Once your child is finished with an animal, ask him or her to count the total amount of money it took to fill it in. If your child is just beginning to work with coins, simplify the activity by helping him or her complete these steps:

  • Count the total number of coins used
  • Make a list of how many coins of each type were used
  • Use pencil and paper to reduce this part into a series of math problems

Children who have had more coin counting practice can try adding the total of the coins in their head. If your student has filled in more than one animal, ask him or her to determine which animal is worth the most money and which is worth the least.

Try More Coin Creature Activities!

Add the animals. Prompt your student with some simple addition problems. How much money would the lion and the giraffe add up to? How much would the fish ...

Using Scrap Paper to Solve Math Problems

By: Kim McConnell
Using Scratch Paper for Math

Happy Pi Day! For those who are rusty on geometry, pi (the Greek letter π) is the symbol for a number that represents the ratio of a circle’s circumference (distance around) to its diameter (distance from edge to edge, through the center). The cool thing about pi is that it’s a constant; for all circles of any size, pi will be the same. And while pi has been calculated to over a trillion digits beyond the decimal point, most non-mathematicians round pi to 3.14—which is why March 14 is known as Pi Day and celebrated by math teachers and students worldwide!

Why not celebrate Pi Day to spark your children’s interest in and use of math in everyday life? Make a Pi Day pie, reinforcing terms like radius, diameter, and circumference while you roll out the crust! Or plan a Pi Day math scavenger hunt, in which kids follow clues to locations where they find math problems to solve. Be sure to give prizes! Whatever you do, make it fun—and celebrate with Pi Day pie—even if it’s store-bought.

In honor of Pi Day, I’d like to share a tip for helping students solve math problems: using scrap paper. Picture this: it’s a hot summer day, and you want to fill the small pool in the backyard—but there’s no garden hose. You grab a bucket and fill it right to the brim, but by the time you walk to the pool, half the water has splashed out. ...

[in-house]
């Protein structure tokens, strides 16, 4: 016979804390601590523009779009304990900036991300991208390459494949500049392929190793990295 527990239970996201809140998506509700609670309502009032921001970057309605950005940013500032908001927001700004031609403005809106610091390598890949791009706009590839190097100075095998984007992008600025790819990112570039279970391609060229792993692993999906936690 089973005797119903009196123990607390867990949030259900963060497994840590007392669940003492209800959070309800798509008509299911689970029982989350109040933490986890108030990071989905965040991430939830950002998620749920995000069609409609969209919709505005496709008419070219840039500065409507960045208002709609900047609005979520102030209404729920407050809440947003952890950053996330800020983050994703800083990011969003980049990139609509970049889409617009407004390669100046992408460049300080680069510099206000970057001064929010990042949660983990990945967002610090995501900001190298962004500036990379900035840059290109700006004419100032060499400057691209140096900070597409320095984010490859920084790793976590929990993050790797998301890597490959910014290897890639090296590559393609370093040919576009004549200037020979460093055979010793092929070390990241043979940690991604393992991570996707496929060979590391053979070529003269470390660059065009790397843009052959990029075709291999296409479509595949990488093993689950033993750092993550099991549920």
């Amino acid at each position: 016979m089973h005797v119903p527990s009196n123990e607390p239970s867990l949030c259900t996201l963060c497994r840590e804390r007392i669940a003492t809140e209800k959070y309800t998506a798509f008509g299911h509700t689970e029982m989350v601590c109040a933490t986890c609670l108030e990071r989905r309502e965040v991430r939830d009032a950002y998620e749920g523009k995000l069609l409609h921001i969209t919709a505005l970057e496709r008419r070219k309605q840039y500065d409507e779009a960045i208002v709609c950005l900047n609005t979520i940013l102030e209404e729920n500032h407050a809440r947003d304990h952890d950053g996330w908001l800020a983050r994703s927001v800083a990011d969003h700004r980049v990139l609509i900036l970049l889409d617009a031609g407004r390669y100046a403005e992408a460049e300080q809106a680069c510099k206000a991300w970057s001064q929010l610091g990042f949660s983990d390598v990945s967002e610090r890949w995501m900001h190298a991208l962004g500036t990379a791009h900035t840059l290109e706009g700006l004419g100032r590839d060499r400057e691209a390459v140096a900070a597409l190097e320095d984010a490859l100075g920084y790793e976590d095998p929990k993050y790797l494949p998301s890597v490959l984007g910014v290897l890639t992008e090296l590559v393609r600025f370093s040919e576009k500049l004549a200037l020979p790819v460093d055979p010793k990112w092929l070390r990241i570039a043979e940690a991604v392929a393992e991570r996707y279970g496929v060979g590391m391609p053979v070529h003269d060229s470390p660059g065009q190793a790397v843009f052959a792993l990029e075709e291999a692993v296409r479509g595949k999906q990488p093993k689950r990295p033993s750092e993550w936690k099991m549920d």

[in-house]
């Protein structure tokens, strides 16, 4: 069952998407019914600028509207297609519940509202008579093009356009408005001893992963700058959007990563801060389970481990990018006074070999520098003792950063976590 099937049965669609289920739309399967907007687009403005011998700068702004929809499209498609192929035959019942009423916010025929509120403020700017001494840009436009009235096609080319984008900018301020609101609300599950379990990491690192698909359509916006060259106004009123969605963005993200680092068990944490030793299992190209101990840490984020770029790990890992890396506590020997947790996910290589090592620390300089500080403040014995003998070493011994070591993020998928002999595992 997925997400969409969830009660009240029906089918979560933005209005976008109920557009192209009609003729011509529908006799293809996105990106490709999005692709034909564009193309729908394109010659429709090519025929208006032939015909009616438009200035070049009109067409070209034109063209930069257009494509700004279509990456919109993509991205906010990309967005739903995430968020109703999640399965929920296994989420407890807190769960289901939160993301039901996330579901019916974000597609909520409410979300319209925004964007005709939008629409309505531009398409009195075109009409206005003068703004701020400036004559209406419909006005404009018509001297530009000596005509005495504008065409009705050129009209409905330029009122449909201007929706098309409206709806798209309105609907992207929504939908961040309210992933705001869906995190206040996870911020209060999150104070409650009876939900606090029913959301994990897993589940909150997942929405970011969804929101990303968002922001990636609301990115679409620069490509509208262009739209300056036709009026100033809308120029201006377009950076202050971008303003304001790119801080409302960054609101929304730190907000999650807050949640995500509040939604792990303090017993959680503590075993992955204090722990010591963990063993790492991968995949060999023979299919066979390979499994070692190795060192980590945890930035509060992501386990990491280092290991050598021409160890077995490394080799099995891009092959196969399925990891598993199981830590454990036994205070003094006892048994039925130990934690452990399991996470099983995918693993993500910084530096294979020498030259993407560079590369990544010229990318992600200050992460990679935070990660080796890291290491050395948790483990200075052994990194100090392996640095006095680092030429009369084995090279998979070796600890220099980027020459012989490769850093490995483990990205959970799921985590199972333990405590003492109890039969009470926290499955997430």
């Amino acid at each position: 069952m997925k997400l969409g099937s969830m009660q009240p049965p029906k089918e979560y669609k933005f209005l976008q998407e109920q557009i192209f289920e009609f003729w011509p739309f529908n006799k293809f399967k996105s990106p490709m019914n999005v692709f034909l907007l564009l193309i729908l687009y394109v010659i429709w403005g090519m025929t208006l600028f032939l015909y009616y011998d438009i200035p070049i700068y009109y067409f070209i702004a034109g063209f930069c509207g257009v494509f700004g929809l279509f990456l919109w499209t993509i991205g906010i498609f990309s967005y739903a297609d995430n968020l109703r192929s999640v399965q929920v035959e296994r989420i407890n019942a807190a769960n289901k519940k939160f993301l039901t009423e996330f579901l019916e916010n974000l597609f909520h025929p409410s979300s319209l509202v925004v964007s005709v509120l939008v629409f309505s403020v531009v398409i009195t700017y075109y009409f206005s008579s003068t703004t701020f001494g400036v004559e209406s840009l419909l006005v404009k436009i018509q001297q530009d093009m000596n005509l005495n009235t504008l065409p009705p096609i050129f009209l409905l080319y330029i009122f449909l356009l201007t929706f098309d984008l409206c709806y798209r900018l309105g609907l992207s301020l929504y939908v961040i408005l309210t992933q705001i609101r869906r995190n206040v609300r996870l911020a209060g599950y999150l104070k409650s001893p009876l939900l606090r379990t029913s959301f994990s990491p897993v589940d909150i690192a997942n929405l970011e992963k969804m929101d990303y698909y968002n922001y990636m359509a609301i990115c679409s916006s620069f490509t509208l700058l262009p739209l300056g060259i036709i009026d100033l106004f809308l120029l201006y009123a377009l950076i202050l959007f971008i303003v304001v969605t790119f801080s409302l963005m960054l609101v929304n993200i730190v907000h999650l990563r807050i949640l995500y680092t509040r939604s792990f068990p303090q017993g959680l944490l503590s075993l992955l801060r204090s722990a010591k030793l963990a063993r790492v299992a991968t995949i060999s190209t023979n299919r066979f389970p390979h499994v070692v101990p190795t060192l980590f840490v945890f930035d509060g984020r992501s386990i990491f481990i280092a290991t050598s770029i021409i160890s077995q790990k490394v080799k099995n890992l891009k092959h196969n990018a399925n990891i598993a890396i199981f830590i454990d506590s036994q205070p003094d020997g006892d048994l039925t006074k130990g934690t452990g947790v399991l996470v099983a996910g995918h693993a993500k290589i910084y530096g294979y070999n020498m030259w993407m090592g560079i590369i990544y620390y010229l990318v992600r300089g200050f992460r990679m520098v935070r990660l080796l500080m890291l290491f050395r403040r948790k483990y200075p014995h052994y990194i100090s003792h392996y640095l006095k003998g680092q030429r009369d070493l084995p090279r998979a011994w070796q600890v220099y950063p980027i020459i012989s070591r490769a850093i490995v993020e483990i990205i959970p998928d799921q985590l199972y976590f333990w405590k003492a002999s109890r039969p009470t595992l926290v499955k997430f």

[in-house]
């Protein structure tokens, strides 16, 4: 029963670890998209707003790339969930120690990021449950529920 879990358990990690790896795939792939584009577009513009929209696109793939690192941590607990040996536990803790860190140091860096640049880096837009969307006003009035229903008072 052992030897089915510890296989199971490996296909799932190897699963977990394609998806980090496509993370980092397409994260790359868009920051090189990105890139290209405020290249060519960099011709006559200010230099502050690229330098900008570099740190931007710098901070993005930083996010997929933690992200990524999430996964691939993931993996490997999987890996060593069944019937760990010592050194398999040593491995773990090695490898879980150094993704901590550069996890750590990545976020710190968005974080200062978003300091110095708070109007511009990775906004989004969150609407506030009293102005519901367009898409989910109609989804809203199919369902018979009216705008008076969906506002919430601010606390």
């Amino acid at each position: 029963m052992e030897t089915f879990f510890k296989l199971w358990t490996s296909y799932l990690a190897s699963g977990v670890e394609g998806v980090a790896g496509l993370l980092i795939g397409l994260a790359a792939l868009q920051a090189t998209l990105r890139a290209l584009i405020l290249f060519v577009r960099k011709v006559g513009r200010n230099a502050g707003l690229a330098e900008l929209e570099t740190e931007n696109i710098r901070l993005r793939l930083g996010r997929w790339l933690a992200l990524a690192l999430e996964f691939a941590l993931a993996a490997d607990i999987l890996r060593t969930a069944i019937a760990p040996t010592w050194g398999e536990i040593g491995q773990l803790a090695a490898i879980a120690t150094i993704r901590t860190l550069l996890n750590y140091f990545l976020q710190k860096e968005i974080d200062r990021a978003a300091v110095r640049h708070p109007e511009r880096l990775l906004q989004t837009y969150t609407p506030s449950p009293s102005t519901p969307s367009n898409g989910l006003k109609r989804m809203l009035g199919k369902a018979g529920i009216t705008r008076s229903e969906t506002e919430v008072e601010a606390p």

Fitness and Learning: A Great Combo

By: Dan Reiner

young boy holding a soccer ball and a book

Did you know that children who exercise before learning outperform their couch potato counterparts? It’s true! Scientists theorize that because it stimulates blood flow, physical activity sends more oxygen to the brain, making it a lean, mean thinking machine! So why not integrate some learning activities into your kids’ outdoor fun? Here are some ideas and resources for keeping both mind and body in tip-top shape.

  • Play multiplication catch. Have kids pair up to lob balls back and forth, along with math facts! If your children are too young for multiplication, practice addition or subtraction facts instead. For variety, switch partners, speed up the pace, or increase the distance between players.

  • Be a bird brain. Equip your students with small notebooks, pencils, sturdy shoes, thick socks, and water bottles—and set off on a bird-watching hike. Pack a field guide and binoculars to help you identify our feathered friends, and be sure to have kids record all the varieties you see. For more nature-inspired activities and ideas, visit Nature Rocks.

  • Leap for measurement. Stage a competition to discover who can jump the farthest in a standing broad jump. (Be sure to mark a clear starting point and review the rules first, for fairness!) Have your kids measure and record each contestant’s leap. After each jumper jumps three times, have each contestant add up his or her total distance jumped. For more advanced mathematicians, let them average the measurements. Don’t forget to award prizes!

  • Learn to hat dance. Teach ...